The Department of Planning, Industry and Environment (DPIE) has now released the final Housing SEPP (now in effect). Shelter NSW supports any opportunity to promote innovative and diverse housing solutions for residents who need alternative, more affordable housing options. And while we see the Housing SEPP as a good foundation to simplify and consolidate housing planning policies, we remain disappointed with key aspects of the new framework.
Shelter has previously made a submission on the Housing SEPP during the latest consultation period in August 2021, asking for:
- All affordable housing to remain affordable in perpetuity (instead of timing out after 15 years)
- Provision of basic amenity for smaller and affordable housing typologies (such as private ensuites and kitchenettes)
- More information and clarity around data collection and monitoring
What does DPIE say?
According the DPIE, the new Housing SEPP will:
- Make the planning system simpler by consolidating five existing housing-related policies.
- Introduce two new housing types to meet changing needs: co-living housing and independent living units for seniors
- Improve the way existing types of homes are delivered
- Include the planning rules on short-term rental accommodation
DPIE made the following changes following the latest consultation period:
- Ensuring boarding houses are built in appropriate places, are affordable and meet high design standards;
- Improving the rules for seniors housing to make sure they are delivered close to services, and enable people to age in the communities they know and love; and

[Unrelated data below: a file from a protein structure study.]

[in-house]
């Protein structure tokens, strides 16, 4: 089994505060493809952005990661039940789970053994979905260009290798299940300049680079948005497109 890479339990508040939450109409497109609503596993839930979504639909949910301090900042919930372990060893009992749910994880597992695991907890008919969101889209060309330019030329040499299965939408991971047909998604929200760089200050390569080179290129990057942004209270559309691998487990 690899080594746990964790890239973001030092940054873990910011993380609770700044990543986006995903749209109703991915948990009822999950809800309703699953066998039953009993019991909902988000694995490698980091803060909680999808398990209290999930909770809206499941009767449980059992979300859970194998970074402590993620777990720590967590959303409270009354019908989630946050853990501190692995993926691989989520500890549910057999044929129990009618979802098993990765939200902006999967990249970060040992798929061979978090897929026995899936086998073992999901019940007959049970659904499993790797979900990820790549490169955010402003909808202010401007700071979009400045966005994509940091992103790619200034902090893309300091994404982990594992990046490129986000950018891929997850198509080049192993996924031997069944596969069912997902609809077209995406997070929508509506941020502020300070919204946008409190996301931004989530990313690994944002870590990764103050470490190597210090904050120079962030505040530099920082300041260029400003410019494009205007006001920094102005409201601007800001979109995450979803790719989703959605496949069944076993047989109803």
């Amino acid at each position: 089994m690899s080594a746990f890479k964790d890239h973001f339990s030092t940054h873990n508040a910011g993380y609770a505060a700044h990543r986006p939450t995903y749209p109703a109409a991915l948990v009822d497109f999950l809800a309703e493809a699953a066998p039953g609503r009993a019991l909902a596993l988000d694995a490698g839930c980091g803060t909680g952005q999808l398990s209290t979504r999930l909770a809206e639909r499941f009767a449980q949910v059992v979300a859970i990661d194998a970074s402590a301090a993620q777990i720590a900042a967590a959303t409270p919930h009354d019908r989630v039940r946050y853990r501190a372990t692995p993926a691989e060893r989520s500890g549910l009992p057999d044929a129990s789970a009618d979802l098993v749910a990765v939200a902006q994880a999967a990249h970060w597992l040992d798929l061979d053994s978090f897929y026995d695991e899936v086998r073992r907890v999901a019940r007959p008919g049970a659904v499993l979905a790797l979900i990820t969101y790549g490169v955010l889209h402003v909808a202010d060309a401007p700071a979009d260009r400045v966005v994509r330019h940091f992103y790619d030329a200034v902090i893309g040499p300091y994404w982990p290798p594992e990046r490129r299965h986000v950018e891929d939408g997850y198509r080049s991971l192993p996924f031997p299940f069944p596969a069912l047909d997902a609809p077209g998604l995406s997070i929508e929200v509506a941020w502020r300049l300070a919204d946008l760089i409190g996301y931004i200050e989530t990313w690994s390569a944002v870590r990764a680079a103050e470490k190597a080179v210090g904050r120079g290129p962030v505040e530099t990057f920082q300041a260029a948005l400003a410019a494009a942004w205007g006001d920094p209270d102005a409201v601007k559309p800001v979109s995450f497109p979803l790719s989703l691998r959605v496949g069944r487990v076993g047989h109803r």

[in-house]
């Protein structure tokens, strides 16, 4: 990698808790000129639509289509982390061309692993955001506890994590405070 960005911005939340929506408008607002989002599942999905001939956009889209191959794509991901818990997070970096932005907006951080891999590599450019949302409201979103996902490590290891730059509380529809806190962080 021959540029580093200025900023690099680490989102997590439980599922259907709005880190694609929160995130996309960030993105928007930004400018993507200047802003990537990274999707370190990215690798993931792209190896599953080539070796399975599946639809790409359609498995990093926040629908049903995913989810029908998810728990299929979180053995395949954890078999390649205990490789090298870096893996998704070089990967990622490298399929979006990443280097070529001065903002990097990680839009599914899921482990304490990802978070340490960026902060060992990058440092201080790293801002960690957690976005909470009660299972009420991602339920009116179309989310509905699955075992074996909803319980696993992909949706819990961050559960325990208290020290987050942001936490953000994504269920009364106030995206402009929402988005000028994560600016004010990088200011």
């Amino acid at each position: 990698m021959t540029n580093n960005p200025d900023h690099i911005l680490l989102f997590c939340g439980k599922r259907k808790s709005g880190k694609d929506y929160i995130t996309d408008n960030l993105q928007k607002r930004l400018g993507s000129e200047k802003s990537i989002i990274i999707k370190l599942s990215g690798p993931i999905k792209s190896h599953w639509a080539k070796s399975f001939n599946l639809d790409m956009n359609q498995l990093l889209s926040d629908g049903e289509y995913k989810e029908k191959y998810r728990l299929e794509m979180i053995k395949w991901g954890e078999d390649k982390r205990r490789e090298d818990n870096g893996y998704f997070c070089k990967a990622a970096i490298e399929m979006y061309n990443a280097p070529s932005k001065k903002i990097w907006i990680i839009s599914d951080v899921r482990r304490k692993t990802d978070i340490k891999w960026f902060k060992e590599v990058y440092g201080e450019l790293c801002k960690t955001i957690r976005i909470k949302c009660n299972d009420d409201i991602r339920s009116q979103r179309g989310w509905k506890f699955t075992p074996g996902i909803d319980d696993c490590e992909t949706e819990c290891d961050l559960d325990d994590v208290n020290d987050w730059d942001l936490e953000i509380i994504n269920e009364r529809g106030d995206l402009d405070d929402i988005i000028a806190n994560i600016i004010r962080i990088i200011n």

Updating some provisions for boarding houses, co-living and build-to-rent housing such as those applying to car parking requirements, local character and locational requirements.
Shelter NSW’s assessment – high and lows
Disappointments & Concerns…
- Affordable housing remains time limited– albeit, it has increased from the previous 10 years to 15 years. By placing time limits on Affordable Housing, there will never be a real increase in the number of affordable dwellings in NSW. These developments receive significant planning benefits in the form of density bonuses in exchange for delivering affordable housing – which reverts to market housing after 15 years.
- Co-living housing (a new housing typology) will attract density bonuses similar to that boarding houses are able to access; yet co-living housing does not have any guaranteed affordability requirements.
- Regional NSW variation not acknowledged – income thresholds are still divided into the binary of Greater Sydney and ‘rest of NSW’. In our view and that of other stakeholders, this is nowhere near nuanced enough to capture genuinely very low, low, and moderate income households by location.
Further, DPIE has persisted with its mandated ‘walkability criteria’ from potential R2 sites to certain business zones in permitting some types of affordable housing which is problematic in many regional settings. This is now made all the more confusing with slated changes to B- zone categories by way of DPIE reforms to categorising ‘employment zone’ lands.
Pleased to see…
We are pleased to see that boarding houses must now be managed by registered Community Housing Providers (CHPs). CHPs are a trusted, safe and secure sector with the capability to properly manage boarding houses. Given the unfair community backlash aimed at boarding houses, we hope to see CHPs actively build community support for this important housing product.
Shelter will continue our work to lobby government agencies to improve housing policy and watch closely as it is implemented across the housing sector.